Book review: Report On Afghanistan by Kuldip Nayar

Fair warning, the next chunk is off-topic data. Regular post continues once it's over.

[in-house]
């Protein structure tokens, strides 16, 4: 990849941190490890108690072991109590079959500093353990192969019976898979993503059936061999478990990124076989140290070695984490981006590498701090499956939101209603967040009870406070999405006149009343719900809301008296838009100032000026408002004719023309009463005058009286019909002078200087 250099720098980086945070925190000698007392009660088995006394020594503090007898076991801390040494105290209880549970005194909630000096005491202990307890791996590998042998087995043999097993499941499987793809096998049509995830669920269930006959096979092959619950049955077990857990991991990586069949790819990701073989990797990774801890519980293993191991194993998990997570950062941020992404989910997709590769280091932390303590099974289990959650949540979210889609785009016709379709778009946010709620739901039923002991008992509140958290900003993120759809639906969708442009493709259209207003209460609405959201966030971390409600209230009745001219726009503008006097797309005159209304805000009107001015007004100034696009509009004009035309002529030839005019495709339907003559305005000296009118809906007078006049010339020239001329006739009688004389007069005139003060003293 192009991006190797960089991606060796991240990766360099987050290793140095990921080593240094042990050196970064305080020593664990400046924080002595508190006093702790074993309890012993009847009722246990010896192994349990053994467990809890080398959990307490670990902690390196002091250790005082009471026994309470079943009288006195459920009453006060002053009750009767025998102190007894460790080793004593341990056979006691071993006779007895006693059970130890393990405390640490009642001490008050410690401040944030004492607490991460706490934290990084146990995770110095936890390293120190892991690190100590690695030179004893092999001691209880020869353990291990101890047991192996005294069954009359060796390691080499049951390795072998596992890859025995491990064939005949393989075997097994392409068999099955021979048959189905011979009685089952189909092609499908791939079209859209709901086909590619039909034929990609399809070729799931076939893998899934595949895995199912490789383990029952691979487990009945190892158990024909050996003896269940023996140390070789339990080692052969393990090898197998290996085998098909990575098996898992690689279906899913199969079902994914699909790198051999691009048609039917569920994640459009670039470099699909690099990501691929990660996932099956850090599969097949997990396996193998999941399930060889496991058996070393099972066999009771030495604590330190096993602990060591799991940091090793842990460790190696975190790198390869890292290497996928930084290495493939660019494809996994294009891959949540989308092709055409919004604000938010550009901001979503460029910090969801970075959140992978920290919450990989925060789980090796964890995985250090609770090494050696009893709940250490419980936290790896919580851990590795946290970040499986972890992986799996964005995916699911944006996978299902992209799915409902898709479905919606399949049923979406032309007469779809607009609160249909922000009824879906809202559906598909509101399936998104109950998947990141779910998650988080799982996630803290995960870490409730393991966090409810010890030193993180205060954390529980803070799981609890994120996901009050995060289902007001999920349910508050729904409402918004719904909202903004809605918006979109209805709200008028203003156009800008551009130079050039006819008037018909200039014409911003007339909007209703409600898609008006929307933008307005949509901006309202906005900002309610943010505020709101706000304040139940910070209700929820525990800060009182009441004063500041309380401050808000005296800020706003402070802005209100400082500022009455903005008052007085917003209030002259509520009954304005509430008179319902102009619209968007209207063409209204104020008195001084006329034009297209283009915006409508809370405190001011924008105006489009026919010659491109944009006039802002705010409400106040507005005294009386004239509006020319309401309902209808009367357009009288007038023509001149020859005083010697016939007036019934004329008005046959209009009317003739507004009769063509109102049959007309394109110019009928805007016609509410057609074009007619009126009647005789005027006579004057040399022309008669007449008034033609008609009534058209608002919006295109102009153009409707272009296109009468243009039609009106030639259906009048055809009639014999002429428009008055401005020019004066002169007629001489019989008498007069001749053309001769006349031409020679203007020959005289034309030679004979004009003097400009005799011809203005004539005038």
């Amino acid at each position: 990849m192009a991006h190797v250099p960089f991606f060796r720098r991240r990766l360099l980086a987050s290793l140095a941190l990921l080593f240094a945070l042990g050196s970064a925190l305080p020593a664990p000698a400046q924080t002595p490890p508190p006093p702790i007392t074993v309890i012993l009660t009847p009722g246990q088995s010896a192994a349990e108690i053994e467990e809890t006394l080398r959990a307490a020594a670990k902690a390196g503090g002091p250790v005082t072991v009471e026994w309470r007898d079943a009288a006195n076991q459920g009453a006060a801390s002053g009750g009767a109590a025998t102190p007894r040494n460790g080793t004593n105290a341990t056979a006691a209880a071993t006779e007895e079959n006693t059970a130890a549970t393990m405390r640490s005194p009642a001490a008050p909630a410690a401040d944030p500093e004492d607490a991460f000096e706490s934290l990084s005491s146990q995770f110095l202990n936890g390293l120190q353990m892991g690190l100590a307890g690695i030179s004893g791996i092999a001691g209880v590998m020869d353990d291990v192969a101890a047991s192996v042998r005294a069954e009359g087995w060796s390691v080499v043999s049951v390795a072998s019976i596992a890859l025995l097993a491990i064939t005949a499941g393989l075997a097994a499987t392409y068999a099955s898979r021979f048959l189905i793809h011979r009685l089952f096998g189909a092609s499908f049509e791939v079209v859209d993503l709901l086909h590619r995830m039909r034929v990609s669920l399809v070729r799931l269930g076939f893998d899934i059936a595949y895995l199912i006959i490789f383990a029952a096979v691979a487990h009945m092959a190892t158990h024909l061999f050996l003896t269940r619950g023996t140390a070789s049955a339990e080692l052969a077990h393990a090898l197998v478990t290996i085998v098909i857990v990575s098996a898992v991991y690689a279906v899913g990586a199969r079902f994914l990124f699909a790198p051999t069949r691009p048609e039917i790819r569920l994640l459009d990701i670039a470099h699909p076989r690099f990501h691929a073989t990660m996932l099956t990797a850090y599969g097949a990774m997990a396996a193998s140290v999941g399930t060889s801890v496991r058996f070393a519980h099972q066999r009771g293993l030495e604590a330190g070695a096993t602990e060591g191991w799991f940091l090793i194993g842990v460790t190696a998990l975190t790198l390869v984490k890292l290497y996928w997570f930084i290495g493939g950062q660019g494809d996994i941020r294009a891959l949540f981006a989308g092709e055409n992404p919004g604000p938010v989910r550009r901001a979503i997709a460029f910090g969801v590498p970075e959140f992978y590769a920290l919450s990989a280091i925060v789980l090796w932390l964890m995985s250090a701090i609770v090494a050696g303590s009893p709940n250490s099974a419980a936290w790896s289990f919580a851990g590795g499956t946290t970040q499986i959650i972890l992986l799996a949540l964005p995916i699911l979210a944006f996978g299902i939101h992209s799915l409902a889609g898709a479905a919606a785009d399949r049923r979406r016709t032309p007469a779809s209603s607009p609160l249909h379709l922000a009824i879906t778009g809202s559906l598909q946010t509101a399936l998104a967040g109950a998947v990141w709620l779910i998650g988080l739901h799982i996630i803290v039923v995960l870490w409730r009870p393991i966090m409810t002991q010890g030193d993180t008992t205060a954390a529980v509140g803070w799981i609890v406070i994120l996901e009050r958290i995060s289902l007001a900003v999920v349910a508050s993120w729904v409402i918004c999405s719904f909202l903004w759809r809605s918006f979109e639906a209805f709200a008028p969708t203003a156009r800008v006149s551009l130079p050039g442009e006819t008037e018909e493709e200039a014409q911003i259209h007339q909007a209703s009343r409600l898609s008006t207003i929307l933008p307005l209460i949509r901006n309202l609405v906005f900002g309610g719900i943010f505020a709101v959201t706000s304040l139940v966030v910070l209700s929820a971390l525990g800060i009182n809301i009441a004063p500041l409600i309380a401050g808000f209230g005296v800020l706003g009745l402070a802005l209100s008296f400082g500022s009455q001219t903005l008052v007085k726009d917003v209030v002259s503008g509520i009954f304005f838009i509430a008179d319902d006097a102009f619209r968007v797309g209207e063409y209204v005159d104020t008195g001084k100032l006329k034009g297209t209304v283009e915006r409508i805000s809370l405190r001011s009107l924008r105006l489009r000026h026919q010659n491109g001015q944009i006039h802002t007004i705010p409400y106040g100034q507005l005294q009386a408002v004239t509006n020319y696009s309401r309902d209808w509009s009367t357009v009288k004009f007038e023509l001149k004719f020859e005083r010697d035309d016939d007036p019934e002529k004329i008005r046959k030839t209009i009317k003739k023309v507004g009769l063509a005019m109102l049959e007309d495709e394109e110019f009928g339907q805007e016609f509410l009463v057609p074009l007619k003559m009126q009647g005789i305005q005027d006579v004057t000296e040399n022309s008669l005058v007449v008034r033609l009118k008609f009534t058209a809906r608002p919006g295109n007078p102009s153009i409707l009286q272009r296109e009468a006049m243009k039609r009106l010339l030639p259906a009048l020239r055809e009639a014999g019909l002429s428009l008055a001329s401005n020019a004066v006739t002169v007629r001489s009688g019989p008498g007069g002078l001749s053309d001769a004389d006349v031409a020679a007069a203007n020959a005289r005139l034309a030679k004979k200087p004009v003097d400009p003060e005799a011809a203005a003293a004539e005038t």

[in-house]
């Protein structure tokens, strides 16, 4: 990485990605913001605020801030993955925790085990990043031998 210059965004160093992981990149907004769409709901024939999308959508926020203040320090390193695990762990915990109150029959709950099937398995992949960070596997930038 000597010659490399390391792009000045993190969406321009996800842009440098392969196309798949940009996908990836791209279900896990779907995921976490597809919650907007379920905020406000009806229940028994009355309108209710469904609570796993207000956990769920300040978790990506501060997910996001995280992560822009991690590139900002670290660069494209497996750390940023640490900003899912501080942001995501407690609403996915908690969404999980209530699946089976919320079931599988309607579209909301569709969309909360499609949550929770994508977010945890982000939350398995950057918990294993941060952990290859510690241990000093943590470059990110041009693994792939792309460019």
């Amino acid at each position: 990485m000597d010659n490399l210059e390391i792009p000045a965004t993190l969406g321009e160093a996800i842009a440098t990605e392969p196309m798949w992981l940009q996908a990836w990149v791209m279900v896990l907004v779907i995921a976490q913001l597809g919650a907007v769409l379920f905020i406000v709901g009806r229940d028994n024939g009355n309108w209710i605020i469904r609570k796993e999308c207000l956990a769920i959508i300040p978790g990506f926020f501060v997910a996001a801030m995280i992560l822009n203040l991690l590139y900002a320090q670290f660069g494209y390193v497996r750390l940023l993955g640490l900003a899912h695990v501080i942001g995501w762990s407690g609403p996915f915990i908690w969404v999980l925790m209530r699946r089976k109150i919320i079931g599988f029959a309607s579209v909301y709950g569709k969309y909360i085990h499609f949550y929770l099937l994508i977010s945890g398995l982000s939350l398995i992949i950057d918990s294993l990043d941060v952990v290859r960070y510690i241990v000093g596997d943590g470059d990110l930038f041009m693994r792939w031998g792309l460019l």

first_imgNaar: ‘I did a lot of research’Report On Afghanistan by Kuldip Nayar Allied Price: Rs 35; Pages: 212 One of the oldest established literary axioms is that a book should never be judged by its cover. However, there are always the odd exceptions like the intrepid Kuldip Nayar’s latest quickie,,Naar: ‘I did a lot of research’Report On Afghanistan by Kuldip Nayar Allied Price: Rs 35; Pages: 212One of the oldest established literary axioms is that a book should never be judged by its cover. However, there are always the odd exceptions like the intrepid Kuldip Nayar’s latest quickie, Report on Afghanistan. The book sports a dust jacket with a dark grey background and the outline of Afghanistan depicted in a lighter shade of grey. The colouring is symbolic in that the book is desperately lacking in black and white answers to the complex questions that the Soviet intervention in Afghanistan has thrown up.The blurb of the jacket, for example, promises faithfully to reveal exactly why the Soviets undertook their Afghanistan adventure and what they hoped to achieve by their actions. In fact, throughout the book, Nayar details the Soviet point of view and attempts to destroy some popular myths (“It was wrong to say that the Soviet invasion was part of a grand strategy to control Middle East oil supplies or reach warm water ports…”). But he follows it up with less than illuminating statements of hypothesis which somehow meanders into a recapitulation of recent Afghan history and then peters out disappointingly.Gaps: Nor is there a particularly decisive discussion about India’s own policies towards the Soviet invasion in December 1979. Nayar does manage to illustrate India’s low-key but firm opposition to the Soviet presence in Kabul. But there are too many obvious holes. Like the particularly disastrous speech made by India’s permanent representative to the United Nations, Brijesh Mishra, in January 1980 before Mrs Gandhi’s new Government was sworn in, openly supporting the invasion. Nayar could not be so openly oblivious of facts known to most journalists on the Delhi beat; that the speech was drafted by retired diplomats and officials committed to the Soviet viewpoint and hurriedly cleared for publication over the objections of External Affairs Ministry officials. Nayar does confess, however, that Afghanistan is an unfamiliar date-line. And though he had the advantage of making a trip to Kabul last October while other journalists have been denied visas since last summer, he succeeds in adding nothing very new or different to the educated guesswork or diplomat-inspired reports that have focussed on Afghanistan in the recent past.To his credit, Nayar has done a considerable amount of homework and chronicled contemporary events in painstaking detail- right up to Brezhnev’s visit to New Delhi in mid-December. “I did a lot of research and I think I have done justice to the Afghanistan as I see it, Nayar told India Today.Nothing New: But Report on Afghanistan -Nayar’s seventh book in almost as many years -again shows that he remains a better journalist than an author. He is essentially a writer who provides mounds of information but tragically, not enough perspective.What Nayar has obviously done is dust off old diaries written on previous visits to Afghanistan and Pakistan, add doses of second hand rumours and folk lore and stir it briskly with a rehash of his own reports for the Indian Express on visits to Afghanistan. The result is that Report on Afghanistan offers the reader nothing that has not been said before, albeit in different words.In purely literary terms, the book is equally disappointing. It hops, skips and jumps from one topic to another with irritating regularity, switching suddenly from a history lesson on Afghanistan to present-day situations. Unfortunately, the haste with which the book has obviously been published shows all too clearly in the bad proofing and even worse editing (“the sky was swarmed with planes”) which severely limits the reasons for wading through Nayar’s book. Perhaps one reason is that the book was originally commissioned by the London Times, who had also advanced Nayar some money. But the protracted union trouble in the Times group forced Nayar to switch literary allegiances and turn to a local publisher. But perhaps the best argument for castigating Nayar’s book on Afghanistan is the fact that that embattled country certainly deserves better.advertisementlast_img read more